Health minister opposes additional coronavirus recovery certificate
Health minister Tanel Kiik (Center) opposes creating an additional category of coronavirus certification for those who have recovered from the virus and who as a result have anti-bodies present in their system, but who had not ever had a polymerase chain reaction (PCR) test confirming they had the virus.
Since such an additional certificate would not be valid internationally, Kiik added, there was even less reason to create one, and recommends such individuals get another coronavirus vaccine dose, on the basis of an anti-body test.
Kiik said: "We have not gone down this path, because it would create confusion internationally. We have jointly decided that at the EU level, the certificate obtained after the passage is valid for six months. This additional category could only be national."
"The level of antibodies in the body can vary greatly post-recovery. This means it is still recommended to get vaccinated with a single shot [after recover], to get a higher and more uniform protection, and a 12-month valid certificate," Kiik went on, noting that some people who had asymptomatic coronavirus may not have antibodies present.
Kiik made his remarks following a proposal from virologist Professor Irja Lutsar, who heads up the government's coronavirus task force, to introduce a short-term certificate of recovery, usable only inside Estonia's borders.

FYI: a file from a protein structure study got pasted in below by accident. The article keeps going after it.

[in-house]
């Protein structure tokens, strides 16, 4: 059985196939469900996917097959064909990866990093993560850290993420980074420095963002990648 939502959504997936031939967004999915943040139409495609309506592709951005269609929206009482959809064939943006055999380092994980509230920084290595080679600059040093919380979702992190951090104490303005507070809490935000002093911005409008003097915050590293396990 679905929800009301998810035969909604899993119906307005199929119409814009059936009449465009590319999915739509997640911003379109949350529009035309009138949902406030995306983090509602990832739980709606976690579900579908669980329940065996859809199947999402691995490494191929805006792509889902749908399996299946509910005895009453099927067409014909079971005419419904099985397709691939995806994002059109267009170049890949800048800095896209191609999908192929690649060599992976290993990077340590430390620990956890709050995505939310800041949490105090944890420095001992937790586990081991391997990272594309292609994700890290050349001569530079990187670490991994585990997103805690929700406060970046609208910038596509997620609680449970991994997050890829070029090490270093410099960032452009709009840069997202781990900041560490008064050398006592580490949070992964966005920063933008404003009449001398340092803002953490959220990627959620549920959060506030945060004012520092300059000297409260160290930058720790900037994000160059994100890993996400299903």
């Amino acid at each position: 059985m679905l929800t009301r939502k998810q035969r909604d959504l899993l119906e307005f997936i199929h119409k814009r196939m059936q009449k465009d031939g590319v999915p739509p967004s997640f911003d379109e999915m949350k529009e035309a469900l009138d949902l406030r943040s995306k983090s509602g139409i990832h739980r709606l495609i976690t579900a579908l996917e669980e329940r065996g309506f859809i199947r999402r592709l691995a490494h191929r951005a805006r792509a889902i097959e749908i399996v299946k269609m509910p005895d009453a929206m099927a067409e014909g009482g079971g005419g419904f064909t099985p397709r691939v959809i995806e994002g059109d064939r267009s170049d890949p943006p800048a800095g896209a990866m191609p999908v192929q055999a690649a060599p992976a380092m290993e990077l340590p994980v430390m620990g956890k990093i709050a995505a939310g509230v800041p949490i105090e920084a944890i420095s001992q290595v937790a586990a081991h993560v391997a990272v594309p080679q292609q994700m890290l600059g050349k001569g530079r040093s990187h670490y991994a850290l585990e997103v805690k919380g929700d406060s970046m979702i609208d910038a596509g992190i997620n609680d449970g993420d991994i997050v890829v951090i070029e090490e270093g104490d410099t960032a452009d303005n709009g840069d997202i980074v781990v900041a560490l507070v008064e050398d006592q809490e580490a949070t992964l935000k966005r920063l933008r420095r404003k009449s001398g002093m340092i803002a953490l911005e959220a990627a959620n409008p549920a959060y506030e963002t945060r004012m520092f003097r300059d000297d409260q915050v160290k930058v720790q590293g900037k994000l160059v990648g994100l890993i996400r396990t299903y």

A court recently issued interim injunctions which grant to specific, unvaccinated individuals who had recovered from the virus and exhibited proven coronavirus antibodies, the same status as vaccinated persons.
The injunction is temporary, and only pertains to those who successfully applied to the court, rather than those who recovered in general.
Up to 100,000 people in Estonia may have contracted and recovered from coronavirus who are not entered into official statistics, since their illness was not confirmed via an official PCR test, but at the same time will have anti-bodies, precisely because they recovered from the illness.
At present, a coronavirus vaccination certificate should be requested when attending public gatherings, where public gatherings is taken to include wining and dining at restaurants or bars, attending cinema screenings or theater plays etc., in addition to cutting out quarantine requirements when traveling.
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Editor: Andrew Whyte